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Going digital on $2 per month?

Technology transitionGoing digital on $2 per month?

by Ziad Shatara

When people in the mobile industry talk about “digital”, they often are only talking about smartphones, mobile internet and the exploding number of app-based services.

However, in countries such as Bangladesh and Pakistan where 3G has only recently been launched, is there any way to bring “digital” to those customers who have yet to get smartphones? More to the point, is there a way to get those customers to start behaving digitally in the absence of conventional digital means?

Unstructured Supplementary Services Data (USSD) can be the answer, as the bridge to “digital” customer engagement for millions of customers. It’s something we’ve been actively focusing on as part of the process of launching 3G.

Even though the technology dates back to the early 2000’s, USSD has features that enable a range of automated customer care and customer service functionalities that can be delivered at minimal cost in real time.  It’s worth noting that USSD is seven times faster than SMS. Through on-screen menus as well as short codes, USSD also allows for airtime balance checks and money and balance transfers where permitted.

USSD is also a platform for enabling our value-added services in e-Health, e-Agriculture, e-Government and e-commerce,, services that have a positive impact on the lives of millions.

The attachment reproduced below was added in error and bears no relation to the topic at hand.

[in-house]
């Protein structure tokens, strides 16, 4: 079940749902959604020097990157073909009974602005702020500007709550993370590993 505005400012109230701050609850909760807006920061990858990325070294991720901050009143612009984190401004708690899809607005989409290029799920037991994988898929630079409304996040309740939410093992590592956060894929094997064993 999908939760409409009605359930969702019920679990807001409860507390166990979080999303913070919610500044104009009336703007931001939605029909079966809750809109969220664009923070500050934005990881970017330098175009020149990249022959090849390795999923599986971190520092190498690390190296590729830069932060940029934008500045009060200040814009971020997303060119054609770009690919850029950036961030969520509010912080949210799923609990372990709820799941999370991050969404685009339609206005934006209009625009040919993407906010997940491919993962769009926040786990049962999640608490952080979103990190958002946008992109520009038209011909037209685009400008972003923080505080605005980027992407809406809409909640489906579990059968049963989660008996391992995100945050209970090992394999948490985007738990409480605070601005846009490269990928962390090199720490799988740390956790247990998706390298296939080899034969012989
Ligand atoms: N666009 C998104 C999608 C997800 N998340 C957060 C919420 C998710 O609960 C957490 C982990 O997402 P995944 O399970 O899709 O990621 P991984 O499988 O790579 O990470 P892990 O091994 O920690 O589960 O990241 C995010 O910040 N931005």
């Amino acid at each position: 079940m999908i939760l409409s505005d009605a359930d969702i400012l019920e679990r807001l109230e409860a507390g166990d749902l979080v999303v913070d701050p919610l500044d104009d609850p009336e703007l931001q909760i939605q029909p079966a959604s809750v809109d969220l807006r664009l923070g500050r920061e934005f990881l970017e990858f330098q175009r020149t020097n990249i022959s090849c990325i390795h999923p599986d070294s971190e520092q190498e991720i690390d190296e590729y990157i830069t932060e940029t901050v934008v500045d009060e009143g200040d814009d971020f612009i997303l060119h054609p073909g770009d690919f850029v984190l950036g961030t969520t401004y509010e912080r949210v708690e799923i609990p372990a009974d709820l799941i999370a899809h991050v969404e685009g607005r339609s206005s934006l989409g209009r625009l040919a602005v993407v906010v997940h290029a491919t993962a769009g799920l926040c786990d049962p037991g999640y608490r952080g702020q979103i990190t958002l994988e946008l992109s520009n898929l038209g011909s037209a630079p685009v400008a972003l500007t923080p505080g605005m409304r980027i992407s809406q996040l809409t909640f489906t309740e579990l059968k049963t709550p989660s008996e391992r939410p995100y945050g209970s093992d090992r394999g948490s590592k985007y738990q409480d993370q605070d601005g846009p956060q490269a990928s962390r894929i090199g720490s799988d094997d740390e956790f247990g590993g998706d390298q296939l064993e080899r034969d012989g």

Although smartphone and Internet use is growing in Bangladesh and similar countries, the intelligent use of USSD—a technology that is understood and used by millions in the developing world—can bring the benefits of the current digital revolution forward by a matter of years.  USSD is a useful bridging technology to 3G, allowing people to do many things with their current phones today that they will do with their smartphones in the near future.

Intelligently developing our USSD range and encouraging its use among those without smartphones will play a role to help get people “Internet ready” until the time when smartphones and mobile internet become viable options for them. USSD will also help move customers towards digital self-management of their own accounts and services, a crucial cost-saver when customers are paying $2 per month.

USSD may not be “technology of the future,” but is it “a technology with a future?” And can it be a launch pad for more modern digital services in the near term in still-developing markets?

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